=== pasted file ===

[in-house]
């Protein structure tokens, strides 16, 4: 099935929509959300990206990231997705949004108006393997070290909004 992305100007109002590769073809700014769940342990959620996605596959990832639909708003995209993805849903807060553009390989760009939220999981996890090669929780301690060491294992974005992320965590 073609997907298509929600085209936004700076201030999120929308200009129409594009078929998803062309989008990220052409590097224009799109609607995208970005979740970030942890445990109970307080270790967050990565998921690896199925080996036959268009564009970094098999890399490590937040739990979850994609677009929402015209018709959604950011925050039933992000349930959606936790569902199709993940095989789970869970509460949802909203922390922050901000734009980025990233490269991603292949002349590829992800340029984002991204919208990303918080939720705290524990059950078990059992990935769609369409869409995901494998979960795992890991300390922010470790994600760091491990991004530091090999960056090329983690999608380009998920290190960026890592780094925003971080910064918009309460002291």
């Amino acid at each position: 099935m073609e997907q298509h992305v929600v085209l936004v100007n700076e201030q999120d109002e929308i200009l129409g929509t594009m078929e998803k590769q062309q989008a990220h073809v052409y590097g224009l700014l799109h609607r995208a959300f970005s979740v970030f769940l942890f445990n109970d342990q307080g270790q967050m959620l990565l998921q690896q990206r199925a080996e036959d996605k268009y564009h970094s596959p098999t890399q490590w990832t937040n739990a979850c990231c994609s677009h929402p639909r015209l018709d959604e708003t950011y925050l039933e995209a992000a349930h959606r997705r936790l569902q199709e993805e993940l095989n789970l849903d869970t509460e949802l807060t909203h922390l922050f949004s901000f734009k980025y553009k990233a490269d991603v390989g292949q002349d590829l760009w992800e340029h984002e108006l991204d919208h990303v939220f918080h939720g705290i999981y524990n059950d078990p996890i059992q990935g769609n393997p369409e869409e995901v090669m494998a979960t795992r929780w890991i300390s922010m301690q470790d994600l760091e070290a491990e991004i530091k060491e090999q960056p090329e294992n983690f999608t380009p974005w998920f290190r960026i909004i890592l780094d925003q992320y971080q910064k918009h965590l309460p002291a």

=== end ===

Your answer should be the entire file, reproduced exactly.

[in-house]
């Protein structure tokens, strides 16, 4: 099935929509959300990206990231997705949004108006393997070290909004 992305100007109002590769073809700014769940342990959620996605596959990832639909708003995209993805849903807060553009390989760009939220999981996890090669929780301690060491294992974005992320965590 073609997907298509929600085209936004700076201030999120929308200009129409594009078929998803062309989008990220052409590097224009799109609607995208970005979740970030942890445990109970307080270790967050990565998921690896199925080996036959268009564009970094098999890399490590937040739990979850994609677009929402015209018709959604950011925050039933992000349930959606936790569902199709993940095989789970869970509460949802909203922390922050901000734009980025990233490269991603292949002349590829992800340029984002991204919208990303918080939720705290524990059950078990059992990935769609369409869409995901494998979960795992890991300390922010470790994600760091491990991004530091090999960056090329983690999608380009998920290190960026890592780094925003971080910064918009309460002291």
């Amino acid at each position: 099935m073609e997907q298509h992305v929600v085209l936004v100007n700076e201030q999120d109002e929308i200009l129409g929509t594009m078929e998803k590769q062309q989008a990220h073809v052409y590097g224009l700014l799109h609607r995208a959300f970005s979740v970030f769940l942890f445990n109970d342990q307080g270790q967050m959620l990565l998921q690896q990206r199925a080996e036959d996605k268009y564009h970094s596959p098999t890399q490590w990832t937040n739990a979850c990231c994609s677009h929402p639909r015209l018709d959604e708003t950011y925050l039933e995209a992000a349930h959606r997705r936790l569902q199709e993805e993940l095989n789970l849903d869970t509460e949802l807060t909203h922390l922050f949004s901000f734009k980025y553009k990233a490269d991603v390989g292949q002349d590829l760009w992800e340029h984002e108006l991204d919208h990303v939220f918080h939720g705290i999981y524990n059950d078990p996890i059992q990935g769609n393997p369409e869409e995901v090669m494998a979960t795992r929780w890991i300390s922010m301690q470790d994600l760091e070290a491990e991004i530091k060491e090999q960056p090329e294992n983690f999608t380009p974005w998920f290190r960026i909004i890592l780094d925003q992320y971080q910064k918009h965590l309460p002291a």